Texas’ biggest public policy festival wrapped up last weekend. Thousands of engaged Texans flooded the streets for three days of panels covering federal, state and local issues. On the education front, several speakers lauded Texas’ passage of a major school finance overhaul. And regardless of political leanings, it was clear: House Bill 3, which strategically invested $6.5 billion into our state’s public schools, was an achievement worth celebrating.
“We all came together to do the best by our students. It was a great process. I think this Legislature, on education, really shined,” said state Senator Larry Taylor, a Republican from Friendswood. As chair of the Senate Education Committee, he and his counterparts on the House Public Education Committee ensured passage of HB3. “The goal of HB3,” he continued “was to give every kid a great education that helps break the cycle of poverty,”
“Talent is distributed equally, opportunity is not, and we’re trying to upend as much of that as we can,” said state Representative Diego Bernal, a Democrat from San Antonio and Vice Chair of the House Public Education Committee. “The nature of the system [under HB3] is a recognition of the difference that [equity] can make.”
Support for the bill could also be heard from the educators who stand to benefit from it. “It’s important to point out how much funding went to rural Texas [from HB3],” said State Board of Education Chair Dr. Keven Ellis, who represents deep East Texas. Seemingly simple policy changes like a per-mile reimbursement for school bus routes and an increase to the state’s minimum salary schedule would especially benefit rural school districts like Alpine ISD, a low enrollment but geographically large rural district in far west Texas. Alpine Superintendent Becky McCrutchen described these changes as “absolutely a move in the right direction for schools.”
Other aspects of HB3 were praised by educators from different parts of the state. Dr. LaTonya Goffney, superintendent of the suburban Aldine school district outside of Houston, expressed her support for an optional extended school year: “We know summer slide is real, so we’re already taking advantage of that.” And a panel consisting of urban Texas teachers featured each detailing an increase in pay, as well as other measures they felt would have an impact. “Funding for Pre-K is definitely something that’s going to make a difference," said Dallas ISD Teacher of the Year Josue Tamarez Torres. "If implemented correctly, we’re going to see some big changes in Texas.”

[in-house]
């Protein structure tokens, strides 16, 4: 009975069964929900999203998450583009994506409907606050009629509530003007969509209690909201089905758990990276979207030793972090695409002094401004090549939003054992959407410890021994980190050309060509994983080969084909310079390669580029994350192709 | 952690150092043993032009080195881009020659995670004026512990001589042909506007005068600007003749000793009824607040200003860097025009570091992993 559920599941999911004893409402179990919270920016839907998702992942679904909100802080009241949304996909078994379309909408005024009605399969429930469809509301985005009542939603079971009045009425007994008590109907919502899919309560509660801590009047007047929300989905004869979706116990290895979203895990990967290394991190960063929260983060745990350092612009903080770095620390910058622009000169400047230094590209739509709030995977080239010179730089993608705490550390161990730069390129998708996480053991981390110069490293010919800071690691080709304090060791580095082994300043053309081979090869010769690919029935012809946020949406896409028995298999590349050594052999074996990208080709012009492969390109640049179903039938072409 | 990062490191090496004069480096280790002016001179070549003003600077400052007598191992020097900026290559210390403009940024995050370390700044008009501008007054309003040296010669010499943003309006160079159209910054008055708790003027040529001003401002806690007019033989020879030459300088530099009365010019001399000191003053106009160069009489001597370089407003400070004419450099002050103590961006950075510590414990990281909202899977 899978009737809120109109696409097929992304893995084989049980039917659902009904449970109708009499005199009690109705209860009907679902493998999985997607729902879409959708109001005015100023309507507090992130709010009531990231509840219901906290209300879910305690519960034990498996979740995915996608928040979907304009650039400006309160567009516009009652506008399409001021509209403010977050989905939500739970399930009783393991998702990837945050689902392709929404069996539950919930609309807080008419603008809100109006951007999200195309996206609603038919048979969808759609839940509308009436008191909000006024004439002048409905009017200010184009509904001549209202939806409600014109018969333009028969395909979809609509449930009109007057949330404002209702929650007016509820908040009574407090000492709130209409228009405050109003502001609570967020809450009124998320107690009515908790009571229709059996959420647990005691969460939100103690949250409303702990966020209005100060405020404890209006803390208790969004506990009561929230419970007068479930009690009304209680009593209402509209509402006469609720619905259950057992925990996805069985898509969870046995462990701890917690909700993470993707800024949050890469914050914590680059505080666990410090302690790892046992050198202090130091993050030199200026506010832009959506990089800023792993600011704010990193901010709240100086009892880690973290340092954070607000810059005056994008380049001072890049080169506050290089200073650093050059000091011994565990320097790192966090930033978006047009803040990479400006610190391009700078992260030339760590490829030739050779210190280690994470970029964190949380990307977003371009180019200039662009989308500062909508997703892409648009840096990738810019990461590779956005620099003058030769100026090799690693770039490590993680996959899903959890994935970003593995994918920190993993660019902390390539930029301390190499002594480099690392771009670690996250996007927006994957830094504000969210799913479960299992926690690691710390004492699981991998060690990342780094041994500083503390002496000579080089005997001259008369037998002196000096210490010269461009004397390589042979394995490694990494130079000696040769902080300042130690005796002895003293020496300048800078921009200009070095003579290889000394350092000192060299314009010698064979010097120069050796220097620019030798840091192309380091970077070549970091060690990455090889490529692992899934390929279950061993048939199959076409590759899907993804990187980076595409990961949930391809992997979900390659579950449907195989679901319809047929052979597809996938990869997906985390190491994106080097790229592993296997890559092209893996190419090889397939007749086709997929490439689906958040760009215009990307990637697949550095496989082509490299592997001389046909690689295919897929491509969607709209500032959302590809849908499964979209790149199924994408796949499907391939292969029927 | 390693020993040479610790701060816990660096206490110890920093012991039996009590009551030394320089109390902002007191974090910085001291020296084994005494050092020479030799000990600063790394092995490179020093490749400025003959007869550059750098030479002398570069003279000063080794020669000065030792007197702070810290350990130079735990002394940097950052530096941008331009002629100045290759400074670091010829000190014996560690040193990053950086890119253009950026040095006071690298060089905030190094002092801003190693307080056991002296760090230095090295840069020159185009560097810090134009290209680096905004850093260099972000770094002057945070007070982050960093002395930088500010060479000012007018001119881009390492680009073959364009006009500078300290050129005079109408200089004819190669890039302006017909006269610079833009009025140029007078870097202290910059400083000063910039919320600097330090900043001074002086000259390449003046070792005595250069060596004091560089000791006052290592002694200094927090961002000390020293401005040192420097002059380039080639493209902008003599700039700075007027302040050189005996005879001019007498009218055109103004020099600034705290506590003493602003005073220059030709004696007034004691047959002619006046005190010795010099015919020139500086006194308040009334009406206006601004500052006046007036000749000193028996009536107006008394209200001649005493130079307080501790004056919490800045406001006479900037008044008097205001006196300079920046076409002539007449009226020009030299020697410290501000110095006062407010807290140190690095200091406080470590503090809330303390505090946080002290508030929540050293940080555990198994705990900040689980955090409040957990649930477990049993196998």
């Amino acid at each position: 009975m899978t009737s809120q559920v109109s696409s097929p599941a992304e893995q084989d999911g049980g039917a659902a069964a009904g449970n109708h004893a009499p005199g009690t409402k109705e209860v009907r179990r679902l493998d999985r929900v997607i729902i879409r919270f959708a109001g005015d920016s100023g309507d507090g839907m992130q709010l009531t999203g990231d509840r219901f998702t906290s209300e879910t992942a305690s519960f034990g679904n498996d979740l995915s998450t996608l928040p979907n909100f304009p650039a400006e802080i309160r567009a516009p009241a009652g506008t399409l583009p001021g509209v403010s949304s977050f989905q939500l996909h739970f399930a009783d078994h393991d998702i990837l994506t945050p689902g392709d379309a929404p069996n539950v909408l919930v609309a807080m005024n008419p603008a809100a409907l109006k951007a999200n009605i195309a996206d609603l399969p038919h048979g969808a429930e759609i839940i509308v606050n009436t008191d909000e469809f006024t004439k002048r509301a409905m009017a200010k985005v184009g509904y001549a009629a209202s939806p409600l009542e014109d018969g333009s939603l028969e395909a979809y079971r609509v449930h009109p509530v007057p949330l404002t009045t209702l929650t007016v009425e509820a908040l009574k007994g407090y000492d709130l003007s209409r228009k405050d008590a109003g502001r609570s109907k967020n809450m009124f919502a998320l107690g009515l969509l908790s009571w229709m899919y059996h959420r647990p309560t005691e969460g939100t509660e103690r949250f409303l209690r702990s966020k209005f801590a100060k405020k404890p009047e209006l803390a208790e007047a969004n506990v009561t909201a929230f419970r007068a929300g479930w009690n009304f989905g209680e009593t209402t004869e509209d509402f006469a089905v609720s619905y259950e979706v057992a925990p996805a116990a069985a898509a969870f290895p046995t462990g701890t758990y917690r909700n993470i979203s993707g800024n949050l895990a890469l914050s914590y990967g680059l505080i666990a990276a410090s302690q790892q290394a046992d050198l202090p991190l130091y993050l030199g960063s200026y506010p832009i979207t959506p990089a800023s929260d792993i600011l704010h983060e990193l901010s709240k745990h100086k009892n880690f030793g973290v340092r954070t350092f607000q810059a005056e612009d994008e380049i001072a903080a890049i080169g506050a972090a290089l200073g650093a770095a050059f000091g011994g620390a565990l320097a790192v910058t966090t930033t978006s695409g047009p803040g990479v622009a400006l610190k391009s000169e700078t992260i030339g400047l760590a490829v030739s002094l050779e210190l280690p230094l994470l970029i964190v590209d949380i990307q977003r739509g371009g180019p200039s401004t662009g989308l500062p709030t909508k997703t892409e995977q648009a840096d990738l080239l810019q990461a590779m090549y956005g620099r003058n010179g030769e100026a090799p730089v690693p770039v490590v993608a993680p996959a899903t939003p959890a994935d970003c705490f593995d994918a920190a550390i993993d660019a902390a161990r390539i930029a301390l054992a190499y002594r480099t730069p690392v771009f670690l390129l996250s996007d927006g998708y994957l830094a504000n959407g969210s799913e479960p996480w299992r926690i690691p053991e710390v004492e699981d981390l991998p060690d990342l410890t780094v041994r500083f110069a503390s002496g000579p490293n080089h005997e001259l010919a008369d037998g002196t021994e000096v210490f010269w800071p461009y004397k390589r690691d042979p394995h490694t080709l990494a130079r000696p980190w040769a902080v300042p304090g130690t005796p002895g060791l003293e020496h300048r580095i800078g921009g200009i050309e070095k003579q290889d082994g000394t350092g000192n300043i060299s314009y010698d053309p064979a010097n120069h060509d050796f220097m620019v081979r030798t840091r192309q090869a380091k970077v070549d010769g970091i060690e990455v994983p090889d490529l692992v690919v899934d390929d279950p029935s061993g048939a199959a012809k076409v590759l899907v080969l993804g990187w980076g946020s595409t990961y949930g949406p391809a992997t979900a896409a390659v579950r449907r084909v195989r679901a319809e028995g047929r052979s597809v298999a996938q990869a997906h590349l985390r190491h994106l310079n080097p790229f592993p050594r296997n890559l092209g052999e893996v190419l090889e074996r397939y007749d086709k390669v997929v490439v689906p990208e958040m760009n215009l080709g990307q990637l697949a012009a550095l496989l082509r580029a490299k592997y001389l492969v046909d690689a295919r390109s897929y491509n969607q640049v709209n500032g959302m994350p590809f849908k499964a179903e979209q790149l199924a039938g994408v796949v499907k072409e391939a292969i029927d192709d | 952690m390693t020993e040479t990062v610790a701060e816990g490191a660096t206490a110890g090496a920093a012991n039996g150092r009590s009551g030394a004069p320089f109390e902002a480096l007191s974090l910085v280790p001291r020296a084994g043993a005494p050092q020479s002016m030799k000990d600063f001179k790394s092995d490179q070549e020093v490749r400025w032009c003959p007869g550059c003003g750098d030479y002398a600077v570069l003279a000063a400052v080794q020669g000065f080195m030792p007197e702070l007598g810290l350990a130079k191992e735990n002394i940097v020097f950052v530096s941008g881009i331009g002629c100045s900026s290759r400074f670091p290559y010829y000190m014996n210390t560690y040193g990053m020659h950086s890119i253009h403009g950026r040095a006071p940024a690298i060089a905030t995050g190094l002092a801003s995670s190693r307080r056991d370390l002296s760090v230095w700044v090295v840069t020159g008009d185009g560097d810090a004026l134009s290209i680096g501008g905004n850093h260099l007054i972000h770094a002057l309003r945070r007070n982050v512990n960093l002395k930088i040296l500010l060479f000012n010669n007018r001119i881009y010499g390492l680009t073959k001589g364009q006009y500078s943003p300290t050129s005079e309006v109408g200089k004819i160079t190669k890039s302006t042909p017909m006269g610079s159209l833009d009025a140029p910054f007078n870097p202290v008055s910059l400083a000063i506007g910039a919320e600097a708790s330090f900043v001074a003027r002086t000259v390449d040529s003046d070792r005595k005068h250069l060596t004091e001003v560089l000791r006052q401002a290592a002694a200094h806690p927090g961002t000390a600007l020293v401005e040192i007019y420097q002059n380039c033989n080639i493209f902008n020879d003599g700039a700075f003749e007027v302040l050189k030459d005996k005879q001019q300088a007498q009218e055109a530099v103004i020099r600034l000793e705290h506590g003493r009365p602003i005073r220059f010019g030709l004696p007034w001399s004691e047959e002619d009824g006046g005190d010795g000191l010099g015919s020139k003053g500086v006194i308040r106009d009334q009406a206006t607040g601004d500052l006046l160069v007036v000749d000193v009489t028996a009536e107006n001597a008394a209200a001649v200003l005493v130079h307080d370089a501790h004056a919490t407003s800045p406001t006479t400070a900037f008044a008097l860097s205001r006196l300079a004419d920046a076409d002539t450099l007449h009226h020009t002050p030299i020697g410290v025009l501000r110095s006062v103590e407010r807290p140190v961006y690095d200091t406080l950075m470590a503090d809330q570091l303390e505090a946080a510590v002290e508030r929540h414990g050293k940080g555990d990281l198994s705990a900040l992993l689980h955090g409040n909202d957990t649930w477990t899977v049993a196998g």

Correct implementation will indeed be the key to making true change. That’s why legislators aren’t resting on their laurels. House Bill 3 contains many innovative provisions that require districts to rethink how they’re educating students. It may take some time before student achievement improves as a result of these policies. But it’s clear lawmakers will be closely tracking progress in the meantime and will guard against efforts to derail momentum in future legislative sessions.
“We’re going to make sure we [sustain HB3 funding],” assured state Rep. Dustin Burrows, a Republican from Lubbock and chair of the tax-writing Ways & Means Committee. “I’m not concerned about [losing] it in the next session.”
“We’ve got to get this done. One session, one bill is not going to do it,” continued Chairman Taylor, alluding to his dedication to preserving policy pieces in their entirety rather than allowing organizations to chip away at individual elements next session. “We need to make sure this package goes through with integrity, what we intended, follow through and do the best by our students.”